Certain statements in this press release may contain words such as “could”, “expects”, “may”, “anticipates”, “believes”, “intends”, “estimates”, “plans”, “envisions”, “seeks” and other similar language and are considered forward-looking statements or information under applicable securities legislation. These statements are based on Nortel’s current expectations, estimates, forecasts and projections about the operating environment, economies and markets in which Nortel operates. These statements are subject to important assumptions, risks and uncertainties, which are difficult to predict and the actual outcome may be materially different. Although Nortel believes expectations reflected in such forward-looking statements are reasonable based upon the assumptions in this press release, they may prove to be inaccurate and consequently Nortel’s actual results could differ materially from its expectations set out in this press release. Further, actual results or events could differ materially from those contemplated in forward-looking statements as a result of the following (i) risks and uncertainties relating to Nortel’s restatements and related matters including: Nortel’s recently announced restatement and two previous restatements of its financial statements and related events and that the previously filed financial statements of Nortel and NNL and related audit reports should not be relied upon; the negative impact on Nortel and NNL of their announced restatement and delay in filing their financial statements and related periodic reports causing them to breach their public debt indentures and obligations under their credit facilities with the possibility that the holders of their public debt or NNL’s lenders would seek to accelerate the maturity of that debt; and causing a breach of NNL’s support facility with EDC with the possibility that EDC would refuse to issue additional support under the facility, terminate its commitments under the facility or require NNL to cash collateralize all existing support; legal judgments, fines, penalties or settlements, or any substantial regulatory fines or other penalties or sanctions, related to the ongoing regulatory and criminal investigations of Nortel in the U.S. and Canada; any significant pending civil litigation actions not encompassed by Nortel’s proposed class action settlement; any substantial cash payment and/or significant dilution of Nortel’s existing equity positions resulting from the finalization and approval of its proposed class action settlement, or if such proposed class action settlement is not finalized, any larger settlements or awards of damages in respect of such class actions; any unsuccessful remediation of Nortel’s material weaknesses in internal control over financial reporting resulting in an inability to report Nortel’s results of operations and financial condition accurately and in a timely manner; the time required to implement Nortel’s remedial measures; Nortel’s inability to access, in its current form, its shelf registration filed with the United States Securities and Exchange Commission (SEC), and Nortel’s below investment grade credit rating and any further adverse effect on its credit rating due to Nortel’s restatement of its financial statements; any adverse affect on Nortel’s business and market price of its publicly traded securities arising from continuing negative publicity related to Nortel’s restatements; Nortel’s potential inability to attract or retain the personnel necessary to achieve its business objectives; any breach by Nortel of the continued listing requirements of the NYSE or TSX causing the NYSE and/or the TSX to commence suspension or delisting procedures; any default in Nortel’s filing obligations extending beyond May 9, 2006, causing any Canadian securities regulatory authority to impose an order to cease all trading in Nortel’s securities within the applicable jurisdiction or to impose such an order sooner if Nortel fails to comply with the alternate information guidelines of such regulatory authorities; (ii) risks and uncertainties relating to Nortel’s business including: yearly and quarterly fluctuations of Nortel’s operating results; reduced demand and pricing pressures for its products due to global economic conditions, significant competition, competitive pricing practice, cautious capital spending by customers, increased industry consolidation, rapidly changing technologies, evolving industry standards, frequent new product introductions and short product life cycles, and other trends and industry characteristics affecting the telecommunications industry; any material and adverse affects on Nortel’s performance if its expectations regarding market demand for particular products prove to be wrong or because of certain barriers in its efforts to expand internationally; any reduction in Nortel’s operating results and any related volatility in its market price of its publicly traded securities arising from any decline in its gross margin, or fluctuations in foreign currency exchange rates; any negative developments associated with Nortel’s supply contract and contract manufacturing agreements including as a result of using a sole supplier for key optical networking solutions components, and any defects or errors in Nortel’s current or planned products; any negative impact to Nortel of its failure to achieve its business transformation objectives; restrictions on how Nortel and its president and chief executive officer conduct its business arising from a settlement with Motorola Inc.; additional valuation allowances for all or a portion of its deferred tax assets; Nortel’s failure to protect its intellectual property rights, or any adverse judgments or settlements arising out of disputes regarding intellectual property; changes in regulation of the Internet and/or other aspects of the industry; Nortel’s failure to successfully operate or integrate its strategic acquisitions, or failure to consummate or succeed with its strategic alliances; any negative affect of Nortel’s failure to evolve adequately its financial and managerial control and reporting systems and processes, manage and grow its business, or create an effective risk management strategy; and (iii) risks and uncertainties relating to Nortel’s liquidity, financing arrangements and capital including: the impact of Nortel’s recently announced restatement and two previous restatements of its financial statements; any acceleration under their public debt indentures and credit facilities, which may result in Nortel and NNL being unable to meet their respective payment obligations; any inability of Nortel to manage cash flow fluctuations to fund working capital requirements or achieve its business objectives in a timely manner or obtain additional sources of funding; high levels of debt, limitations on Nortel capitalizing on business opportunities because of credit facility covenants, or on obtaining additional secured debt pursuant to the provisions of indentures governing certain of Nortel’s public debt issues and the provisions of its credit facilities; any increase of restricted cash requirements for Nortel if it is unable to secure alternative support for obligations arising from certain normal course business activities, or any inability of Nortel’s subsidiaries to provide it with sufficient funding; any negative affect to Nortel of the need to make larger defined benefit plans contributions in the future or exposure to customer credit risks or inability of customers to fulfill payment obligations under customer financing arrangements; any negative impact on Nortel’s ability to make future acquisitions, raise capital, issue debt and retain employees arising from stock price volatility and further declines in Nortel’s market price of its publicly traded securities, or any future share consolidation resulting in a lower total market capitalization or adverse affect on the liquidity of Nortel’s common shares. For additional information with respect to certain of these and other factors, see Nortel’s securities filings with the SEC, which have not been updated to reflect each of these risks and uncertainties and which include financial information that Nortel announced on March 10, 2006 cannot be relied upon. Unless otherwise required by applicable securities laws, Nortel disclaims any intention or obligation to update or revise any forward-looking statements, whether as a result of new information, future events or otherwise.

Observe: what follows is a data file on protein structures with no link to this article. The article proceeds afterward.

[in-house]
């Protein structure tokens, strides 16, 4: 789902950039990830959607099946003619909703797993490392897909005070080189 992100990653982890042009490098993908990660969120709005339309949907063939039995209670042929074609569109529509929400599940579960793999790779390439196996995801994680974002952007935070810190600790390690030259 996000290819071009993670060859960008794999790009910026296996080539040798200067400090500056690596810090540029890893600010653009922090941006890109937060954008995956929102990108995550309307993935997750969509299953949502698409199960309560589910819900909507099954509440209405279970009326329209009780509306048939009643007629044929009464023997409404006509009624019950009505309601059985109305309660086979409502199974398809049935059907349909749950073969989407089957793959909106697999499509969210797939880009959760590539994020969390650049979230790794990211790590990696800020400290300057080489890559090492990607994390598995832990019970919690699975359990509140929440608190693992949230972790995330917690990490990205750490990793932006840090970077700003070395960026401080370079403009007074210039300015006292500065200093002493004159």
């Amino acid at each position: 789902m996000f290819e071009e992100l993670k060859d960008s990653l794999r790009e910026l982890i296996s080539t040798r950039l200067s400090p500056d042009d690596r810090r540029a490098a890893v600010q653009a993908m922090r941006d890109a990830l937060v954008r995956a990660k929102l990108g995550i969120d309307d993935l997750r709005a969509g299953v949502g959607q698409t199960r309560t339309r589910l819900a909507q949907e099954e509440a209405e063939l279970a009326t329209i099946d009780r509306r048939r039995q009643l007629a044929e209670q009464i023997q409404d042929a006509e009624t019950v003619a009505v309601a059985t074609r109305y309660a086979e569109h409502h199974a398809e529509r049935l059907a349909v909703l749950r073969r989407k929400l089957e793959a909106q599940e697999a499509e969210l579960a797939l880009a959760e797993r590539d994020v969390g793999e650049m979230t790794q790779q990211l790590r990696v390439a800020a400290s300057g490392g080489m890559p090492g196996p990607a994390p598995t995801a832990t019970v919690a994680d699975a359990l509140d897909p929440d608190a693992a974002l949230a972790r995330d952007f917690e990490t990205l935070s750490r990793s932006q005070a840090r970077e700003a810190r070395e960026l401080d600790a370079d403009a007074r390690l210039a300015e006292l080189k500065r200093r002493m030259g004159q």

*Nortel, the Nortel logo and the Globemark are trademarks of Nortel Networks.